Most players take at least a few days to complete The Legend of Zelda: Ocarina of Time, especially if they’re collecting everything. Speedrunners do it in a few hours, using tricks and glitches to rush through the game. Every game has its limits, though: a peak of what’s possible for a human to perform. The current world-record holder has created a special kind of speedrun, showing what a perfect performance would look like.
ZFG1 is one of the most accomplished Ocarina of Time speedrunners in the game’s history, holding longtime records in the 100% subcategory. In that category, players complete the game while collecting every possible item. ZFG holds the current world record of 3 hours, 53 minutes, 33 seconds. ZFG and other runners have been pushing times lower bit by bit for the last few years, but no run is ever perfect...at least, not when a human does it. With the precision of, say, a computer, that time could be lowered even further.
To show what that looks like, ZFG made a “Human Theory TAS,” a speedrun where he performs segments in isolation on an emulator then links them into a super-run that shows what perfect gameplay would produce. Runners already use “splits” to mark the time it takes to reach certain milestones, and many programs allow players to see the sum of their best possible times. This run makes seeing those perfect splits a reality and then some.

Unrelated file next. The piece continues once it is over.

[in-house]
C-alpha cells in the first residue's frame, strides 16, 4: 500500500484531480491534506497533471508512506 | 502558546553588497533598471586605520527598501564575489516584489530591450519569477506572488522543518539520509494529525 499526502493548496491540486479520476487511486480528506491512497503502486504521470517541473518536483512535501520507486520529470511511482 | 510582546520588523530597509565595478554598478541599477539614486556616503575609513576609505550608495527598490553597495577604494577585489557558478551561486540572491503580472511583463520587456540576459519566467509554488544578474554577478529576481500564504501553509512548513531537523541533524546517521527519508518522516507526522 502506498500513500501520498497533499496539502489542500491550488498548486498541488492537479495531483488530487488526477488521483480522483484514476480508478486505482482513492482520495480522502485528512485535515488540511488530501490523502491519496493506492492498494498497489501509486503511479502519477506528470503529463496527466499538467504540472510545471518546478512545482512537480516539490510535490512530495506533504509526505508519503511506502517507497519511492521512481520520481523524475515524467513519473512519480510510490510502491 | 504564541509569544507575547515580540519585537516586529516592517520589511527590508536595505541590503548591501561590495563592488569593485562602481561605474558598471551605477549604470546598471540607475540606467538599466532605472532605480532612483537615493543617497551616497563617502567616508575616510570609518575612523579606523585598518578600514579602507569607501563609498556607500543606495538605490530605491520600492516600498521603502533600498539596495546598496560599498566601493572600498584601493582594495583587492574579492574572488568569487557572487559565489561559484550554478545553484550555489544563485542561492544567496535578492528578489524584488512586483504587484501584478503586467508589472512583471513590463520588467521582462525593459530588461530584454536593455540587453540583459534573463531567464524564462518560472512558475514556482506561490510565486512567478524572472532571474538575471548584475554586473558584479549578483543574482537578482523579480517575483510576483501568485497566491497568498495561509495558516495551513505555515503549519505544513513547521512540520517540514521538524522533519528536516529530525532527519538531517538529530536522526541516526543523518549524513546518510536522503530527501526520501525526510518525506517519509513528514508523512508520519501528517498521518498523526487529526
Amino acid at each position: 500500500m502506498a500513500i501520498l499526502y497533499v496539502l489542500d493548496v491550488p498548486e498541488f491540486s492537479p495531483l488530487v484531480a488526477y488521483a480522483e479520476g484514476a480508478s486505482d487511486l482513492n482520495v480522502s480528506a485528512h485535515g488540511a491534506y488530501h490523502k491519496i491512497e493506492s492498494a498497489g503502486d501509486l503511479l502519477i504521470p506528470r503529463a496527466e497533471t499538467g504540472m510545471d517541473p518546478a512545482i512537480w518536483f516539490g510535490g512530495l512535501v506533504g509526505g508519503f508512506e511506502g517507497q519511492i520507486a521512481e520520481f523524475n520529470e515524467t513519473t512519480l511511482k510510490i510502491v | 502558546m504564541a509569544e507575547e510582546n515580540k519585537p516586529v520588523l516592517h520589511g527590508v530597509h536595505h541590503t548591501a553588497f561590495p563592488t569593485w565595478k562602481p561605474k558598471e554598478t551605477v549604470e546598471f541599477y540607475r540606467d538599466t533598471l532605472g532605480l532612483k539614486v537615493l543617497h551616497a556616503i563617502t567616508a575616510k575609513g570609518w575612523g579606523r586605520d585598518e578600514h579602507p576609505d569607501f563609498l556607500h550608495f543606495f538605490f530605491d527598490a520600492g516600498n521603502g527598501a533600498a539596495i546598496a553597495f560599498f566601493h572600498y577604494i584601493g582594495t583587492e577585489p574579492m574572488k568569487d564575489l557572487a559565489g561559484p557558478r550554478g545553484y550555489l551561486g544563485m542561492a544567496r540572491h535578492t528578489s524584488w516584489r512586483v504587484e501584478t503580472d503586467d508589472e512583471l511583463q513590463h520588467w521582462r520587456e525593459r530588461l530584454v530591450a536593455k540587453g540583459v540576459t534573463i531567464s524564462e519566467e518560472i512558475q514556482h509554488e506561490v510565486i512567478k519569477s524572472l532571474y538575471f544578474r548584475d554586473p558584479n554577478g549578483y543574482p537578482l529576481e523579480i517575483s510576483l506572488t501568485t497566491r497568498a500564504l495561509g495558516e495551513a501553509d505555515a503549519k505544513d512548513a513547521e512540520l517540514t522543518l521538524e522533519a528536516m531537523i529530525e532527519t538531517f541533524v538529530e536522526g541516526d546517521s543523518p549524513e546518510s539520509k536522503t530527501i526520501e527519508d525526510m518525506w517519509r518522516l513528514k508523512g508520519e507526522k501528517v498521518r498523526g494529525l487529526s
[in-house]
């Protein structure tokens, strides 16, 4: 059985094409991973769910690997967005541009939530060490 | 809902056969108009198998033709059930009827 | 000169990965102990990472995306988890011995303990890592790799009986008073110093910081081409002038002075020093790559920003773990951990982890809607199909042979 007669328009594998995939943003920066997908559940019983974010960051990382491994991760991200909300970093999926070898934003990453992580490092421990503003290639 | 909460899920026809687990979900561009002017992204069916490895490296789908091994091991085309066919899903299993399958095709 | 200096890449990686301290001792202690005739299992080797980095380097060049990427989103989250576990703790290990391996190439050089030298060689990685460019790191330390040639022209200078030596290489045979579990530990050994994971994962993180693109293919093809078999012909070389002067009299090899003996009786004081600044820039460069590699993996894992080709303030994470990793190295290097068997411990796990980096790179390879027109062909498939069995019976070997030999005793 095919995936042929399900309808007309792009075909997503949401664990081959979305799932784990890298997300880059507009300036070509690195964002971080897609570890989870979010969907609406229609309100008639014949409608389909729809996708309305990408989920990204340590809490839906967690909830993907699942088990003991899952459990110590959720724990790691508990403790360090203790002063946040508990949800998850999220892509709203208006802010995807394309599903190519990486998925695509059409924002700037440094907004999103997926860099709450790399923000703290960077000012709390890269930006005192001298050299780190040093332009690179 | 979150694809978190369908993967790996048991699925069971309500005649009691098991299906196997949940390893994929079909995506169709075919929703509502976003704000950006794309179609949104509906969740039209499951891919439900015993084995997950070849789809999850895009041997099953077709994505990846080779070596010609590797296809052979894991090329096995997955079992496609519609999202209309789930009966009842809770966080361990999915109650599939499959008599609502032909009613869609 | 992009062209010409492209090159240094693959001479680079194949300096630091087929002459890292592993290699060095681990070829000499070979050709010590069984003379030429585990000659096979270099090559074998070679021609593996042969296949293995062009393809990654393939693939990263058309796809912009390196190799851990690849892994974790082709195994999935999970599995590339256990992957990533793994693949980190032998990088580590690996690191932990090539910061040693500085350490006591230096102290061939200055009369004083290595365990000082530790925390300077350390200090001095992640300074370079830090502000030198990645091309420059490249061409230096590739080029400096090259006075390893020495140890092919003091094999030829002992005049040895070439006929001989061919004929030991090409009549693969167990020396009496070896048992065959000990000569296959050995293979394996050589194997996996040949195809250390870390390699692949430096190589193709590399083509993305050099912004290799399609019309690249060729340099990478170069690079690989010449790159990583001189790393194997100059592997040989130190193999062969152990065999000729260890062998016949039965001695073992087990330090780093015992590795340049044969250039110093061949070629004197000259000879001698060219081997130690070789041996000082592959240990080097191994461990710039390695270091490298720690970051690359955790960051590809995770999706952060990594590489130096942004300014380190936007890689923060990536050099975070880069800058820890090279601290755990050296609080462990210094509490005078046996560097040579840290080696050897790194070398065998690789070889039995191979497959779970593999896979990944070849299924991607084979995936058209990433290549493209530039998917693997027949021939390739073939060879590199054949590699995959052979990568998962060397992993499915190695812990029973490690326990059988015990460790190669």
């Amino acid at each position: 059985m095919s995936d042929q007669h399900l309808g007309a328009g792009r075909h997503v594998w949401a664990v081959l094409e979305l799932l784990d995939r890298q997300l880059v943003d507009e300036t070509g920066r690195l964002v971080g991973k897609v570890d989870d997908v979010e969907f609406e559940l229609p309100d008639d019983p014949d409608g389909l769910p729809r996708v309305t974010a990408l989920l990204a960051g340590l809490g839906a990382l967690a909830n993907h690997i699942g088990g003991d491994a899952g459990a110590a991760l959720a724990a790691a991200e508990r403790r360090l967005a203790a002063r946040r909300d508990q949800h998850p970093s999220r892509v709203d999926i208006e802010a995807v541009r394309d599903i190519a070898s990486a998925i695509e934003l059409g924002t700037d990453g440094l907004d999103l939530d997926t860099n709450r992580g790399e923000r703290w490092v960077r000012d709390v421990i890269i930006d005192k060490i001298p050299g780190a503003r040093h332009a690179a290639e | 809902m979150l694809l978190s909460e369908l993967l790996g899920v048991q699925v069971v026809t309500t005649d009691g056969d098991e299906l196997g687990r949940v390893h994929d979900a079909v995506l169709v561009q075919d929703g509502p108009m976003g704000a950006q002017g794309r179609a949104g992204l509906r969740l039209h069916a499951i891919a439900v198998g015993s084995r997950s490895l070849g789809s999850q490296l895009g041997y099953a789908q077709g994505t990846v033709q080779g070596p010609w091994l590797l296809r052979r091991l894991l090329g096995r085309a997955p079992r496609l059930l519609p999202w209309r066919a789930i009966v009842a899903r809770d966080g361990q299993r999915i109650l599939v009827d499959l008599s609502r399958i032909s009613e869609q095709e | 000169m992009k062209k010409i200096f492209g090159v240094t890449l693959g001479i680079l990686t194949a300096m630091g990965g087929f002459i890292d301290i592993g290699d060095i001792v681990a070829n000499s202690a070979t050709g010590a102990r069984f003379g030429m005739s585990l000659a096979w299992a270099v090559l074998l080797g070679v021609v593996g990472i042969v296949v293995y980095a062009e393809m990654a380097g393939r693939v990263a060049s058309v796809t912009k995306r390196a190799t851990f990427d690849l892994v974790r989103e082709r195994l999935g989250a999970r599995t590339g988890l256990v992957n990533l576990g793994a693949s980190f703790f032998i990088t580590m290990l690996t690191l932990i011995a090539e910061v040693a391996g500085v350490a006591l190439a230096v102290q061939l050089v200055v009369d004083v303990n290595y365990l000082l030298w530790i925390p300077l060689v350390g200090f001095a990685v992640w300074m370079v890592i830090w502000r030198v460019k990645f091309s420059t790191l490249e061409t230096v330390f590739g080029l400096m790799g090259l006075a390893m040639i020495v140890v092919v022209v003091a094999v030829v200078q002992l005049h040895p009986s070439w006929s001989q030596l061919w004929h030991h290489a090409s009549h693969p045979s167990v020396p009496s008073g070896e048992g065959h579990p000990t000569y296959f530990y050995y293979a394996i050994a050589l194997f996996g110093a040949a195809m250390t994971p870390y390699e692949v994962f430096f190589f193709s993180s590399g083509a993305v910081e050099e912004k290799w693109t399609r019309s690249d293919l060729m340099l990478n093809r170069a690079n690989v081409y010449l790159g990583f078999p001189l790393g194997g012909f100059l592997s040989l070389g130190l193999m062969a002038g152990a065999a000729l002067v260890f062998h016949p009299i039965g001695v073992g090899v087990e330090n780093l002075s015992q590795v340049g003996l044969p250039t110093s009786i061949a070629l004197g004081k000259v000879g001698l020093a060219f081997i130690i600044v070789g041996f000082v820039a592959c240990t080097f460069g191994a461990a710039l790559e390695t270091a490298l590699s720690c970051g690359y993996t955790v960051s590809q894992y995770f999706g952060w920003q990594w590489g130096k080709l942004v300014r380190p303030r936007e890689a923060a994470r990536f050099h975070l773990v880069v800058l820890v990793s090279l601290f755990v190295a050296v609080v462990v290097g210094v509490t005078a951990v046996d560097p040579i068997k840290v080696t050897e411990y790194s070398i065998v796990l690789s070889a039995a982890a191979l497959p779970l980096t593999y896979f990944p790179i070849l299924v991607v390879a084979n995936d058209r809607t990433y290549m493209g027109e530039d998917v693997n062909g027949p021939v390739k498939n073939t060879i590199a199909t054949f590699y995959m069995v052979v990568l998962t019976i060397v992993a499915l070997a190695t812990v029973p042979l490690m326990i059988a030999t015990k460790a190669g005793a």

The result is a speedrun—fully commentated—that’s nearly 15 minutes faster than ZFG’s current record, featuring a medley of tricks that aren’t always viable for a real-time run. That seems like a lot of time to save, but it also helps put ZFG’s own record into perspective. Even without computer-like perfection over the course of a nearly four-hour run, he’s not that far off. As Ocarina of Time speedrunners invariably find new tricks and setups for performing them, they’ll inch closer and closer to this theoretically perfect time.